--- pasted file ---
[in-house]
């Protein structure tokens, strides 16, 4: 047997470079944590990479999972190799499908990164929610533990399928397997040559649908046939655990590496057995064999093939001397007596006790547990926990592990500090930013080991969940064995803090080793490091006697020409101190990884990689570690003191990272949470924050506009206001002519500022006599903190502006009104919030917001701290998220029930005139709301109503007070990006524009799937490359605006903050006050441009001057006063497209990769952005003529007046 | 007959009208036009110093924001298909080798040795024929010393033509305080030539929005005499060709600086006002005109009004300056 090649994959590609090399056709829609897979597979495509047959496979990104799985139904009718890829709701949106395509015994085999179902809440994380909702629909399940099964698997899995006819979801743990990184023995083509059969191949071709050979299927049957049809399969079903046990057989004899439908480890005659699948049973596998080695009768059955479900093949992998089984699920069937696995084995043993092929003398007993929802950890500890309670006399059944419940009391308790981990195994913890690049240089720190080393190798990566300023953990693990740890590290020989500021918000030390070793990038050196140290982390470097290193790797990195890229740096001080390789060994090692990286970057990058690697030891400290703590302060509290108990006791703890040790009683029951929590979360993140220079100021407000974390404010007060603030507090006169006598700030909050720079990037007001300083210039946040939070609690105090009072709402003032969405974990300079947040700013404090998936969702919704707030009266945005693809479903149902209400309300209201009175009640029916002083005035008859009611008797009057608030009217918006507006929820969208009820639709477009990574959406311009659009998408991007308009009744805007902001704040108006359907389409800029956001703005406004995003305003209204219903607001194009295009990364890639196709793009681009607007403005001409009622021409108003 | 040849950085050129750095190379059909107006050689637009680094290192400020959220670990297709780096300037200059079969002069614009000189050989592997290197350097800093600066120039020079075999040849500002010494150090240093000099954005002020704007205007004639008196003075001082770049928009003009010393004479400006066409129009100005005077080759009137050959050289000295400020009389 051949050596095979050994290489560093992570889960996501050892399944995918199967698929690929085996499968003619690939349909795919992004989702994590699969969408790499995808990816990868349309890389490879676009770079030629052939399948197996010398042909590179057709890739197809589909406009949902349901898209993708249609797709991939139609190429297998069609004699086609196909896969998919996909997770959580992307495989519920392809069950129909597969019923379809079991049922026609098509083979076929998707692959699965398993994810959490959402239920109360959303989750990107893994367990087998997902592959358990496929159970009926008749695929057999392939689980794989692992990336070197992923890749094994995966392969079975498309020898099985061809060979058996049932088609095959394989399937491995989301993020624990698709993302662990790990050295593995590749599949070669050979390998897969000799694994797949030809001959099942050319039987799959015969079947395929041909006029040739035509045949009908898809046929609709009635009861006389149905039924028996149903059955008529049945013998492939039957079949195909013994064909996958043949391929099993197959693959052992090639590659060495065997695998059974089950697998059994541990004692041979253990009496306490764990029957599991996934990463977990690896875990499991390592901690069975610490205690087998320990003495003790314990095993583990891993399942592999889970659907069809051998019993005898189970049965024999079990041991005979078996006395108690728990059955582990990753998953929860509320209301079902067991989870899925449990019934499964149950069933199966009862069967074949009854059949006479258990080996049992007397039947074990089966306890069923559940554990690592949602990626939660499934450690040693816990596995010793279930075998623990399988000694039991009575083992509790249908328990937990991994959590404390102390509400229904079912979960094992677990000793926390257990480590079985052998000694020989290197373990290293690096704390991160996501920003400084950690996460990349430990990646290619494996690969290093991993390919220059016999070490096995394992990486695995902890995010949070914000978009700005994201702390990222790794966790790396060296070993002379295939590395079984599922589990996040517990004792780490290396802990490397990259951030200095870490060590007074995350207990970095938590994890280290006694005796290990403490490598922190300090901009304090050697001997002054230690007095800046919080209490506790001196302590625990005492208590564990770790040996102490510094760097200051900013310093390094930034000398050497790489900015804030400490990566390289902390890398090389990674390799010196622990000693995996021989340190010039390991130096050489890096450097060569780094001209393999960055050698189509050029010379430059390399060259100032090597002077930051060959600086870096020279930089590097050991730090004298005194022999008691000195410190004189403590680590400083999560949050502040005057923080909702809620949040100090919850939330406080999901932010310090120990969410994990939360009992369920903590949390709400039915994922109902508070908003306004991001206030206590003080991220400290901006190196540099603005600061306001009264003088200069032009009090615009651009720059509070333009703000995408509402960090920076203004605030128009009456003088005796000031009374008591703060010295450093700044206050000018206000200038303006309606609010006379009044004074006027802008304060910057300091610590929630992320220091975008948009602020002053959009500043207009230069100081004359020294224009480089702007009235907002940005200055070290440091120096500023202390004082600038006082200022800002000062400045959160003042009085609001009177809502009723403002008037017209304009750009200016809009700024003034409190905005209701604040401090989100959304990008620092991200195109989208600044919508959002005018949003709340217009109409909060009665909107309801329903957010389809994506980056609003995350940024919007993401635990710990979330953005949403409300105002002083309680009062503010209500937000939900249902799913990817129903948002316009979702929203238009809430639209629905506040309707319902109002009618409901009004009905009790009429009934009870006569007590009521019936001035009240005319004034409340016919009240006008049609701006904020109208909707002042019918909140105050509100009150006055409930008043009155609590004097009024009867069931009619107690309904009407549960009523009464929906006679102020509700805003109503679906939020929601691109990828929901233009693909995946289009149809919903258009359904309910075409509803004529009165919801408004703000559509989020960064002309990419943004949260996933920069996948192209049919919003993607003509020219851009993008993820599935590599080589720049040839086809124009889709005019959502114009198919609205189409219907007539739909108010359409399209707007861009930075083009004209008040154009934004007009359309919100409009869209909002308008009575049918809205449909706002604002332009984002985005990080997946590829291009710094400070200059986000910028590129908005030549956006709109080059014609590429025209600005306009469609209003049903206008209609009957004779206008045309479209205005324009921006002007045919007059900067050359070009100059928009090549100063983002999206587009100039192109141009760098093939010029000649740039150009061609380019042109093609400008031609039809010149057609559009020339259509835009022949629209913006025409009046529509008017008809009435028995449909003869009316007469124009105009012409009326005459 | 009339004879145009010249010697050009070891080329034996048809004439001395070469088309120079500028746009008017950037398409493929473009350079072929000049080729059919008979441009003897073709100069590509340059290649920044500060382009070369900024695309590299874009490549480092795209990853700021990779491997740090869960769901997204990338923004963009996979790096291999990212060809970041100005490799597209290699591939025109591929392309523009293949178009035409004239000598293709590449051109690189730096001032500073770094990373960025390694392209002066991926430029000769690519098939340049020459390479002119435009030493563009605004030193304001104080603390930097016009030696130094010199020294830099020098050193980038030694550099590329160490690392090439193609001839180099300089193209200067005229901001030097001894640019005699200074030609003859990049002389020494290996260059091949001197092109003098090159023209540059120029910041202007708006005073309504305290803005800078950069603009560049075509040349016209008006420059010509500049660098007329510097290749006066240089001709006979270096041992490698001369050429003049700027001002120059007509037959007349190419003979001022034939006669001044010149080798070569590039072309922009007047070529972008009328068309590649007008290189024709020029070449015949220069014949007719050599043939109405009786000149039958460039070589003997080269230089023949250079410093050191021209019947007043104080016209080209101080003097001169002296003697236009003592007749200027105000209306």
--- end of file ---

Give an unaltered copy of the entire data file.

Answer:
[in-house]
């Protein structure tokens, strides 16, 4: 047997470079944590990479999972190799499908990164929610533990399928397997040559649908046939655990590496057995064999093939001397007596006790547990926990592990500090930013080991969940064995803090080793490091006697020409101190990884990689570690003191990272949470924050506009206001002519500022006599903190502006009104919030917001701290998220029930005139709301109503007070990006524009799937490359605006903050006050441009001057006063497209990769952005003529007046 | 007959009208036009110093924001298909080798040795024929010393033509305080030539929005005499060709600086006002005109009004300056 090649994959590609090399056709829609897979597979495509047959496979990104799985139904009718890829709701949106395509015994085999179902809440994380909702629909399940099964698997899995006819979801743990990184023995083509059969191949071709050979299927049957049809399969079903046990057989004899439908480890005659699948049973596998080695009768059955479900093949992998089984699920069937696995084995043993092929003398007993929802950890500890309670006399059944419940009391308790981990195994913890690049240089720190080393190798990566300023953990693990740890590290020989500021918000030390070793990038050196140290982390470097290193790797990195890229740096001080390789060994090692990286970057990058690697030891400290703590302060509290108990006791703890040790009683029951929590979360993140220079100021407000974390404010007060603030507090006169006598700030909050720079990037007001300083210039946040939070609690105090009072709402003032969405974990300079947040700013404090998936969702919704707030009266945005693809479903149902209400309300209201009175009640029916002083005035008859009611008797009057608030009217918006507006929820969208009820639709477009990574959406311009659009998408991007308009009744805007902001704040108006359907389409800029956001703005406004995003305003209204219903607001194009295009990364890639196709793009681009607007403005001409009622021409108003 | 040849950085050129750095190379059909107006050689637009680094290192400020959220670990297709780096300037200059079969002069614009000189050989592997290197350097800093600066120039020079075999040849500002010494150090240093000099954005002020704007205007004639008196003075001082770049928009003009010393004479400006066409129009100005005077080759009137050959050289000295400020009389 051949050596095979050994290489560093992570889960996501050892399944995918199967698929690929085996499968003619690939349909795919992004989702994590699969969408790499995808990816990868349309890389490879676009770079030629052939399948197996010398042909590179057709890739197809589909406009949902349901898209993708249609797709991939139609190429297998069609004699086609196909896969998919996909997770959580992307495989519920392809069950129909597969019923379809079991049922026609098509083979076929998707692959699965398993994810959490959402239920109360959303989750990107893994367990087998997902592959358990496929159970009926008749695929057999392939689980794989692992990336070197992923890749094994995966392969079975498309020898099985061809060979058996049932088609095959394989399937491995989301993020624990698709993302662990790990050295593995590749599949070669050979390998897969000799694994797949030809001959099942050319039987799959015969079947395929041909006029040739035509045949009908898809046929609709009635009861006389149905039924028996149903059955008529049945013998492939039957079949195909013994064909996958043949391929099993197959693959052992090639590659060495065997695998059974089950697998059994541990004692041979253990009496306490764990029957599991996934990463977990690896875990499991390592901690069975610490205690087998320990003495003790314990095993583990891993399942592999889970659907069809051998019993005898189970049965024999079990041991005979078996006395108690728990059955582990990753998953929860509320209301079902067991989870899925449990019934499964149950069933199966009862069967074949009854059949006479258990080996049992007397039947074990089966306890069923559940554990690592949602990626939660499934450690040693816990596995010793279930075998623990399988000694039991009575083992509790249908328990937990991994959590404390102390509400229904079912979960094992677990000793926390257990480590079985052998000694020989290197373990290293690096704390991160996501920003400084950690996460990349430990990646290619494996690969290093991993390919220059016999070490096995394992990486695995902890995010949070914000978009700005994201702390990222790794966790790396060296070993002379295939590395079984599922589990996040517990004792780490290396802990490397990259951030200095870490060590007074995350207990970095938590994890280290006694005796290990403490490598922190300090901009304090050697001997002054230690007095800046919080209490506790001196302590625990005492208590564990770790040996102490510094760097200051900013310093390094930034000398050497790489900015804030400490990566390289902390890398090389990674390799010196622990000693995996021989340190010039390991130096050489890096450097060569780094001209393999960055050698189509050029010379430059390399060259100032090597002077930051060959600086870096020279930089590097050991730090004298005194022999008691000195410190004189403590680590400083999560949050502040005057923080909702809620949040100090919850939330406080999901932010310090120990969410994990939360009992369920903590949390709400039915994922109902508070908003306004991001206030206590003080991220400290901006190196540099603005600061306001009264003088200069032009009090615009651009720059509070333009703000995408509402960090920076203004605030128009009456003088005796000031009374008591703060010295450093700044206050000018206000200038303006309606609010006379009044004074006027802008304060910057300091610590929630992320220091975008948009602020002053959009500043207009230069100081004359020294224009480089702007009235907002940005200055070290440091120096500023202390004082600038006082200022800002000062400045959160003042009085609001009177809502009723403002008037017209304009750009200016809009700024003034409190905005209701604040401090989100959304990008620092991200195109989208600044919508959002005018949003709340217009109409909060009665909107309801329903957010389809994506980056609003995350940024919007993401635990710990979330953005949403409300105002002083309680009062503010209500937000939900249902799913990817129903948002316009979702929203238009809430639209629905506040309707319902109002009618409901009004009905009790009429009934009870006569007590009521019936001035009240005319004034409340016919009240006008049609701006904020109208909707002042019918909140105050509100009150006055409930008043009155609590004097009024009867069931009619107690309904009407549960009523009464929906006679102020509700805003109503679906939020929601691109990828929901233009693909995946289009149809919903258009359904309910075409509803004529009165919801408004703000559509989020960064002309990419943004949260996933920069996948192209049919919003993607003509020219851009993008993820599935590599080589720049040839086809124009889709005019959502114009198919609205189409219907007539739909108010359409399209707007861009930075083009004209008040154009934004007009359309919100409009869209909002308008009575049918809205449909706002604002332009984002985005990080997946590829291009710094400070200059986000910028590129908005030549956006709109080059014609590429025209600005306009469609209003049903206008209609009957004779206008045309479209205005324009921006002007045919007059900067050359070009100059928009090549100063983002999206587009100039192109141009760098093939010029000649740039150009061609380019042109093609400008031609039809010149057609559009020339259509835009022949629209913006025409009046529509008017008809009435028995449909003869009316007469124009105009012409009326005459 | 009339004879145009010249010697050009070891080329034996048809004439001395070469088309120079500028746009008017950037398409493929473009350079072929000049080729059919008979441009003897073709100069590509340059290649920044500060382009070369900024695309590299874009490549480092795209990853700021990779491997740090869960769901997204990338923004963009996979790096291999990212060809970041100005490799597209290699591939025109591929392309523009293949178009035409004239000598293709590449051109690189730096001032500073770094990373960025390694392209002066991926430029000769690519098939340049020459390479002119435009030493563009605004030193304001104080603390930097016009030696130094010199020294830099020098050193980038030694550099590329160490690392090439193609001839180099300089193209200067005229901001030097001894640019005699200074030609003859990049002389020494290996260059091949001197092109003098090159023209540059120029910041202007708006005073309504305290803005800078950069603009560049075509040349016209008006420059010509500049660098007329510097290749006066240089001709006979270096041992490698001369050429003049700027001002120059007509037959007349190419003979001022034939006669001044010149080798070569590039072309922009007047070529972008009328068309590649007008290189024709020029070449015949220069014949007719050599043939109405009786000149039958460039070589003997080269230089023949250079410093050191021209019947007043104080016209080209101080003097001169002296003697236009003592007749200027105000209306």